Sundog Halo, iPhone Shots, Minneapolis, Minnesota, December 2013, photo © 2013 by Liz Anne Schultz. All rights reserved.
in a dark world—
her crystal face, silent, skewed.
Deviant rays of red and blue,
diamond dust takes many hues.
There were two days last week when sundogs appeared on our drive to work, adding a little magic to the sub-zero skies. Sundogs, parhelia, are formed by plate crystals high in the cirrus clouds. Though all crystals refract light from the sun’s rays, we only see those that tilt their light toward our eyes 22° or more from the sun and at the same altitude (a 22° circular halo).
When plate crystals drift down with their large hexagonal faces almost horizontal, rays that become sundogs enter a side face and leave through another, inclined 60° to the first. The refractions deviate the rays by 22° or more, depending on their angle when they enter the crystal, making them visible to us. Red is deviated least, giving the sundog a red inner edge.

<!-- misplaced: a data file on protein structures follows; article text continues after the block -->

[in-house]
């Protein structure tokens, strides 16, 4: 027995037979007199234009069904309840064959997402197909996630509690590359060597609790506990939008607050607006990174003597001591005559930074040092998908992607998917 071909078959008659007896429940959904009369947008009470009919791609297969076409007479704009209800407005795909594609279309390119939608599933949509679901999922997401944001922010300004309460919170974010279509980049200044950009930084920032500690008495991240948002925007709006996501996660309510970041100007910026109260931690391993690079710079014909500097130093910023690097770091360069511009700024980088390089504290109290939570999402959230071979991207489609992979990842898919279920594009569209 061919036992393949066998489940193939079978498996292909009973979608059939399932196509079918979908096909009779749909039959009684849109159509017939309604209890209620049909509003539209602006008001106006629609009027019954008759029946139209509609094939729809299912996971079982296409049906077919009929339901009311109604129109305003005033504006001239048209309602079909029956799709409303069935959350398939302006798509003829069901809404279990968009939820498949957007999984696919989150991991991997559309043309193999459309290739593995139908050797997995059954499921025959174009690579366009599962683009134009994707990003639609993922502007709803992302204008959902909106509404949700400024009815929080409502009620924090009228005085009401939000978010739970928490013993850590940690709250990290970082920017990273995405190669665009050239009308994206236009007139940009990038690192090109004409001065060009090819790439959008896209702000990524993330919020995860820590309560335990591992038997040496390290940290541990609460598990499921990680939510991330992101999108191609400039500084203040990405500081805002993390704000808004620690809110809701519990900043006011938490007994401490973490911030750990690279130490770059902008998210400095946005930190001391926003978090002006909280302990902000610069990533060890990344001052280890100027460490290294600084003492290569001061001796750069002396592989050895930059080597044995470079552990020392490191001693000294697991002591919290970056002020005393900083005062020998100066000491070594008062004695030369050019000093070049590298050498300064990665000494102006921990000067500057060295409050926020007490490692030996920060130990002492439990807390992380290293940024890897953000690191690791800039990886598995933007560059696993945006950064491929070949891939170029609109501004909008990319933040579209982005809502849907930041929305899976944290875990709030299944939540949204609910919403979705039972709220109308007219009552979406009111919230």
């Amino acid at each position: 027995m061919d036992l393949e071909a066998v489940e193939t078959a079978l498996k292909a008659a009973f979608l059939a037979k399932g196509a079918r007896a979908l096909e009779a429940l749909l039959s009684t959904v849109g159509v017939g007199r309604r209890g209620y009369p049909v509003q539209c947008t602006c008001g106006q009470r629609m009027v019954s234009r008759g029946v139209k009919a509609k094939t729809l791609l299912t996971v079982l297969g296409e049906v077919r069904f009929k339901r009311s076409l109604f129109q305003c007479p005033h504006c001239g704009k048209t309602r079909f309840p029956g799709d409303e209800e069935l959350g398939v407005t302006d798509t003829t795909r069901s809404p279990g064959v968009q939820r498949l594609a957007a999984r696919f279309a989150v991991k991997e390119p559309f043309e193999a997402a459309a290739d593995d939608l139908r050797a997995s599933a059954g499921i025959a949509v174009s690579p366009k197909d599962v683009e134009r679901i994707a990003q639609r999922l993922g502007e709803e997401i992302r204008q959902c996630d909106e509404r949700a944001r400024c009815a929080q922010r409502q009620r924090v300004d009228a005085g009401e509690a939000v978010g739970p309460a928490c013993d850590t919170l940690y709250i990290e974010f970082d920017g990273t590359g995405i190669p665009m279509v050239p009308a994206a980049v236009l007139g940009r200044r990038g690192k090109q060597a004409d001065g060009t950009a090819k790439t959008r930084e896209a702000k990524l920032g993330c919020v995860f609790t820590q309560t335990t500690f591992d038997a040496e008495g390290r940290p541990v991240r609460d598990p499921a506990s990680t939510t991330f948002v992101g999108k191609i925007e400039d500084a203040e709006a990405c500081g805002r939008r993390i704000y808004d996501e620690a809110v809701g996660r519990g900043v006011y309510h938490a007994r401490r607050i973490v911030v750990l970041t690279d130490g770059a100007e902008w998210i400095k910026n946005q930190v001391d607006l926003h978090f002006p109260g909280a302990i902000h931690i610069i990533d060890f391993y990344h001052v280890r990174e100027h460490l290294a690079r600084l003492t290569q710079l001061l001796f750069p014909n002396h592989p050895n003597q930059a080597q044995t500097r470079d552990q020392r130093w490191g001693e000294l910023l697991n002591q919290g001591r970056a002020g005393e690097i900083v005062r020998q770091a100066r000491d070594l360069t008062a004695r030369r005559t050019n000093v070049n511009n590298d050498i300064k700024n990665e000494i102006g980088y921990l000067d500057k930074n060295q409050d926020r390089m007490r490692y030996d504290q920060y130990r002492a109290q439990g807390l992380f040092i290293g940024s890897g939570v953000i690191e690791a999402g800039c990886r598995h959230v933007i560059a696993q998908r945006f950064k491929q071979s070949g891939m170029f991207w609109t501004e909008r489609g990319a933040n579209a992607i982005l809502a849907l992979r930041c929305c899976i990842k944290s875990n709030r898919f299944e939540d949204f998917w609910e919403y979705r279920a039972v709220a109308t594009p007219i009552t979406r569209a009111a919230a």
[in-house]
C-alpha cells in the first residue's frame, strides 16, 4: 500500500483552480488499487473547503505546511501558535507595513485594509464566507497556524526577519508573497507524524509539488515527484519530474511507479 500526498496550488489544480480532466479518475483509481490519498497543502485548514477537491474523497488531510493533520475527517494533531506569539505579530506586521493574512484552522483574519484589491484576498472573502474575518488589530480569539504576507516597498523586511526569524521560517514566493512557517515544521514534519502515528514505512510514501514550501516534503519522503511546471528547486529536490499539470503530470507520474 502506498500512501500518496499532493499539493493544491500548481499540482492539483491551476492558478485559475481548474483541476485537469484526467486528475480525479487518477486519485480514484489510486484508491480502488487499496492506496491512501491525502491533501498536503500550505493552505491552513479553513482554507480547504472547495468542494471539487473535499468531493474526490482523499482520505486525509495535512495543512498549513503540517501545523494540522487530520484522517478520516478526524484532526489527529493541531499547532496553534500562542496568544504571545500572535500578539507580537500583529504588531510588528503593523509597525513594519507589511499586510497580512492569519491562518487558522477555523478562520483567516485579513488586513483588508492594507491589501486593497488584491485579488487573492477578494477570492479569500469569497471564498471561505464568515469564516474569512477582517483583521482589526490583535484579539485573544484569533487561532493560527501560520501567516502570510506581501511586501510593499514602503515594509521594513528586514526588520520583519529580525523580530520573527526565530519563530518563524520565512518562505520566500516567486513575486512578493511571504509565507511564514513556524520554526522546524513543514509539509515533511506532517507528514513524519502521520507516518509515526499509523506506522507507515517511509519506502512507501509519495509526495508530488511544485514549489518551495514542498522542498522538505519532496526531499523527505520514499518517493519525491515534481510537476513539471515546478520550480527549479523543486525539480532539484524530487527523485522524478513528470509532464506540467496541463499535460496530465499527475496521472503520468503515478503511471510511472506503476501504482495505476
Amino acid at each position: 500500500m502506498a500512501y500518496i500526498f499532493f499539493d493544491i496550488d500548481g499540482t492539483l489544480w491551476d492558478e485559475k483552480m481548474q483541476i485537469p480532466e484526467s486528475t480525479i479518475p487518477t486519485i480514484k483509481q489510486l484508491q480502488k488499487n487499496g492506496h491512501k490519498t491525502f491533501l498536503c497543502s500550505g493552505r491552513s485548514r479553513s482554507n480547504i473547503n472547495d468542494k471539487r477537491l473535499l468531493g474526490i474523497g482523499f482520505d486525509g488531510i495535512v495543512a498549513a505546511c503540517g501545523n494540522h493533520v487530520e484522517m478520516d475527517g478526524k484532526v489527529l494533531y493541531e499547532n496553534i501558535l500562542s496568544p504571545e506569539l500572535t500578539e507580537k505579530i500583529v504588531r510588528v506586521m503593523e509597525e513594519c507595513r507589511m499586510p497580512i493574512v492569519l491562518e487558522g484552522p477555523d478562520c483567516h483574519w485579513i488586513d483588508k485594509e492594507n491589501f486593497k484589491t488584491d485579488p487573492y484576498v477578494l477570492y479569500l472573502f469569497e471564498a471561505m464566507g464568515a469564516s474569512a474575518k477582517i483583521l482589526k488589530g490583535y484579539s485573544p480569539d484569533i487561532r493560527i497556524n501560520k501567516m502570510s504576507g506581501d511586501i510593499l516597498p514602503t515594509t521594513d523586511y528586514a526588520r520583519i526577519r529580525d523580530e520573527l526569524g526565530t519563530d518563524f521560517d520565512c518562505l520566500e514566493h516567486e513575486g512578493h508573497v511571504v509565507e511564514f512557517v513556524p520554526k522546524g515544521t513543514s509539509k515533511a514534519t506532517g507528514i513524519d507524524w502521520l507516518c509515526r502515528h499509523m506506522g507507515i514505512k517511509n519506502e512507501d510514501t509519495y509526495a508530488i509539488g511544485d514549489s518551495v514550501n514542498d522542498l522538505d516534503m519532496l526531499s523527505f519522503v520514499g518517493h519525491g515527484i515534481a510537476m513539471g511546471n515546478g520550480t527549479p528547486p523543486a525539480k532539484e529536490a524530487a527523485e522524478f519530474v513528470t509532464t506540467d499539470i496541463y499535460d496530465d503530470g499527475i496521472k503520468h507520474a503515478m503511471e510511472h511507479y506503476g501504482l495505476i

Sundogs are visible all over the world, any time of year, regardless of the ground temperature. In cold climates, the plates can reside at ground level as diamond dust. The oldest known account of a sundog is “Sun Dog Painting” (Vädersolstavlan) depicting Stockholm in 1535 when the skyscape was filled with white circles and arcs crossing the horizon. The original oil on panel painting, traditionally attributed to Urban Målare, is lost, and virtually nothing is known about it. A copy from 1636 by Jacob Heinrich Elbfas is held in Storkyrkan in Stockholm, and believed to be an accurate copy.
-posted on red Ravine, Monday, December 9th, 2013